James Rostance speaks further with Debby Penton, MD of Wildfire PR on the content covered in this week’s main show:

– The challenges marketers face when setting up an integrated campaign.
– Creating a campaign that can provide a year’s worth of content which the media picks up and runs with.
– Packaging and preparing content for optimal absorption in keeping with current attention spans
– Qualitative and quantitative statistics to add power and punch.

– Hi, I’m James Rostance and welcome to The 414 Extra. This is where we get to deep dive now into the content we’ve just covered in the main show and joining me still is Debbie Penton from Wildfire PR.

– Hi.

– Debbie, so I thought it’d be good to look into the challenges that marketers commonly face when they set about setting up an integrated campaign. Could you tell me a bit more about that?

– Sure, one is that marketers have almost no time on their hands and multiple channels that they’re already experts actually creating from a demand generation point of view. In terms of how to create a story around their brand that resonates with lots of different audiences, it’s kind of hard to lift yourself out of the weeds when you’re working on the same product or set of services every single day. It’s great to work with people who can actually help elevate that story and think about the bigger picture. Also, think from the perspective of journalist because if you can put PR at the beginning of a marketing campaign then it almost super charges it with good things like back links and coverage, being able to found through SEO. Those are things that a marketing person can’t achieve on their own and can be achieved through those connections into the media.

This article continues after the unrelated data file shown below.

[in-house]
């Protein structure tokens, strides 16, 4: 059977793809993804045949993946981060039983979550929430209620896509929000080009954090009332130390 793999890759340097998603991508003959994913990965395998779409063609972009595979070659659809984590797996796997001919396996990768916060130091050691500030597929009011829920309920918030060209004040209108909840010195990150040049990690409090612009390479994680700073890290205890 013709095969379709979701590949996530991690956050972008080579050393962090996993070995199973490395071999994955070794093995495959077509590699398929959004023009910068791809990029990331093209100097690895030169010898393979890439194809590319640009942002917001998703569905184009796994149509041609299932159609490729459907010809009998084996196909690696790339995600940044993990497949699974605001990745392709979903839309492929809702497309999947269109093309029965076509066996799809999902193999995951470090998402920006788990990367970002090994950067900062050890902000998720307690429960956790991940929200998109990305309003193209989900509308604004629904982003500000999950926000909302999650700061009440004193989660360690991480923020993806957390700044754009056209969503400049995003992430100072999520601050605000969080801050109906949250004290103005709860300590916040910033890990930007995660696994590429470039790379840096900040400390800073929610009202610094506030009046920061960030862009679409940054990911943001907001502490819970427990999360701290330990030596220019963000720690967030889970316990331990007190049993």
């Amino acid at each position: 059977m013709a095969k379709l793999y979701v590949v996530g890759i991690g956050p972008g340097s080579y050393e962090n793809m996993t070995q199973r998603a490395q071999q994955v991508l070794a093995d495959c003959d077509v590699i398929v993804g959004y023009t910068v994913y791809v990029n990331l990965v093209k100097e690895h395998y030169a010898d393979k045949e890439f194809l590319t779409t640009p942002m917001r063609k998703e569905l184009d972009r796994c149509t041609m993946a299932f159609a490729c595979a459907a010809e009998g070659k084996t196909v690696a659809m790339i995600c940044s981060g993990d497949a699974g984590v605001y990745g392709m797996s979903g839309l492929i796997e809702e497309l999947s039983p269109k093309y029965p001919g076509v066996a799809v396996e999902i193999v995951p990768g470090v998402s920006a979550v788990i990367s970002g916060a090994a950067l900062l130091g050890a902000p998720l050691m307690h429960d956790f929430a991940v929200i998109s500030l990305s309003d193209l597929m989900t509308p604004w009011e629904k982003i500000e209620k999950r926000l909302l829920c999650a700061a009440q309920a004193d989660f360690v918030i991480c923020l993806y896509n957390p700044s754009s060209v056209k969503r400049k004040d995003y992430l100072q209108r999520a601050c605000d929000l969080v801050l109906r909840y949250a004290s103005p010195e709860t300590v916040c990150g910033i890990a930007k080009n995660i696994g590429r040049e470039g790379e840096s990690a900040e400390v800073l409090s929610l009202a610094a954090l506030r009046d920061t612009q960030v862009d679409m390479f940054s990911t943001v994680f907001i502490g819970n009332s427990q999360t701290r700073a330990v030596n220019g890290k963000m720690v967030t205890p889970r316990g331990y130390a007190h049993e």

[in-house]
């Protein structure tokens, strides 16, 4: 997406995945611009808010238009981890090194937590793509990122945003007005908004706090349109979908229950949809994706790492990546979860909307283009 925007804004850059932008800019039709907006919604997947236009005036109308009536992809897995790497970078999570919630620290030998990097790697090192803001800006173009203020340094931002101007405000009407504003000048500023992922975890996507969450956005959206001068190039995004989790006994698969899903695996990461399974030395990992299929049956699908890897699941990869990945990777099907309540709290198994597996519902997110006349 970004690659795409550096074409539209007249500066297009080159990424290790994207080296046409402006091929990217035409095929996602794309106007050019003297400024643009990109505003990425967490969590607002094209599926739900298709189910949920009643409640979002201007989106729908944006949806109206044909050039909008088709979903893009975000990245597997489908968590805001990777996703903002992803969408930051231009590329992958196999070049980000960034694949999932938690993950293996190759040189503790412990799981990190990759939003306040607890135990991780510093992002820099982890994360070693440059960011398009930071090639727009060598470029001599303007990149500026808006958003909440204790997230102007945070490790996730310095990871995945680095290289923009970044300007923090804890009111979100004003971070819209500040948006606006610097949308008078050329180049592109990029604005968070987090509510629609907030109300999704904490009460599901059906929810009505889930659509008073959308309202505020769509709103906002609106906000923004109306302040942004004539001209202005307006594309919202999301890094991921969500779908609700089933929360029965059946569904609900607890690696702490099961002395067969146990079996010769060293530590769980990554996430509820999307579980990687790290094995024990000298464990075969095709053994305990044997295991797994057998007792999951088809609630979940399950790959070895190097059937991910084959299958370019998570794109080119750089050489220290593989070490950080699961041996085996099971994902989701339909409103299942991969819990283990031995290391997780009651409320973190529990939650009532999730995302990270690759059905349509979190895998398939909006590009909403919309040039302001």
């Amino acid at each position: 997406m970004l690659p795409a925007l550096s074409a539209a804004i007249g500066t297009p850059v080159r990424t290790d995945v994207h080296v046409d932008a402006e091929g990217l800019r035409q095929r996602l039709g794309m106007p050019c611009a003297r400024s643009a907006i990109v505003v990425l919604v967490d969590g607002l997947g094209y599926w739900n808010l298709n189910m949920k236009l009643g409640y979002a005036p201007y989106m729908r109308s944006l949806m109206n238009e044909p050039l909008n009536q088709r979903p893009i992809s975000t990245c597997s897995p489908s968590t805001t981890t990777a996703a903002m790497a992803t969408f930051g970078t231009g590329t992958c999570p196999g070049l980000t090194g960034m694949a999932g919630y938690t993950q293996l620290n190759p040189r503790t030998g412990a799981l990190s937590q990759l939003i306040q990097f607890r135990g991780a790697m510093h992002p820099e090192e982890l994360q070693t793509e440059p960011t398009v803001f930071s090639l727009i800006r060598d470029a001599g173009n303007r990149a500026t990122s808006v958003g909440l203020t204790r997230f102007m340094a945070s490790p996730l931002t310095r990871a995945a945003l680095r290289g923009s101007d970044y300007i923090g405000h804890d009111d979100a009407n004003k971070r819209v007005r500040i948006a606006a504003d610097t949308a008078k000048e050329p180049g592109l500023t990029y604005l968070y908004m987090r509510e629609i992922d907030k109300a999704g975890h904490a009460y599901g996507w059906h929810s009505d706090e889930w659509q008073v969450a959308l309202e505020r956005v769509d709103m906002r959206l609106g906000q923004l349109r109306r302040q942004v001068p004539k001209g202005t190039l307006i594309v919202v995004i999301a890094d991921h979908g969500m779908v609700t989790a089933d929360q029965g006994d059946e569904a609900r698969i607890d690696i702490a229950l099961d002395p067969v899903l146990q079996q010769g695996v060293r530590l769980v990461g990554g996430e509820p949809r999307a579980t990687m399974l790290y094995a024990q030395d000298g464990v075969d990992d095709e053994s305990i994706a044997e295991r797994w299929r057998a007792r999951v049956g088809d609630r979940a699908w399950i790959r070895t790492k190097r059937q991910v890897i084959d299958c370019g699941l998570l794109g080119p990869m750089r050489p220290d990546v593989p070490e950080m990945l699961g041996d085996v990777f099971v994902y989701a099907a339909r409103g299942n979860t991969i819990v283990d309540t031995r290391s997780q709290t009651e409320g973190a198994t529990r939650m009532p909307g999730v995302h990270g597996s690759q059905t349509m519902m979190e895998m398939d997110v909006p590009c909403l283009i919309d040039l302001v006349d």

– Okay, in the case example that you gave, as well. You managed to make one report last over the course of the year. How do you actually set about repurposing that? Are you actually repurposing? Or, how would you set about doing that?

– I think the case is that we’ve done this for many years. In the past, PR people used to do research, send out a press release and that was all they did with it. These days we do a lovely piece of research or some thought leadership. We create a lovely report but we almost pre-put into those lots of different news angles. Thinking, right how many times can we reuse that? So, we set about reuse from design and we make sure that once we’ve announced one angle, we hold another load back so that we can keep going out with different kinds of stories but they all relate to that central piece of content. Then everything that we do, whether that’s social media posts or press releases, or articles or blogs, all have links back to the download page where that report might be held. It can also then be used for marketers for webinar content and presentations and even put in sale stats. So, it can be a really valuable piece of content that you can reuse and reuse. The important thing being is the world doesn’t need more content, it needs better content and that’s the kind of thing that we’re trying to create.

– One of the other things I’m acutely aware of is the attention span of viewers and readers. How do you manage that with these reports, and setting up these integrated campaigns?

– I think that the pieces of content that we engage people with are usually shorter form. They’ll be short articles with a few hundred words, or blogs, or press releases, or tweets. If people are interested then in finding out more, they’ve got a path to conversion really. They can go well that’s an interesting story, let me go and find out more. At that point they download the report. We make sure these reports are really easy to read, very compelling visually, stimulating, and not turgid white papers. But, ultimately, as far as the kind of market is concerned, they’re really interested in those people’s data. So, it’s like we don’t really mind if they read that report or not, but if they exchanged their data in return for the report that’s the gold dust that the marketers can then use to feed into that marketing funnel.

– And win your case. It sounds like you’re also putting a lot of work into actually making it a qualitative report that the readers will actually likely consume in full.

– Yeah, and I think that’s because qualitative and quantitative stats give you lots of different angles and thought leadership and stories that you can build. So, if you’ve got a nice stat that makes a nice headline but we also want to think about the context of why that statistic is why it is. And position our clients as adjacent to that story so that people automatically think they’re experts in the subject matter.

– Great stuff. Debbie, thank you so much for your time today.

– My pleasure.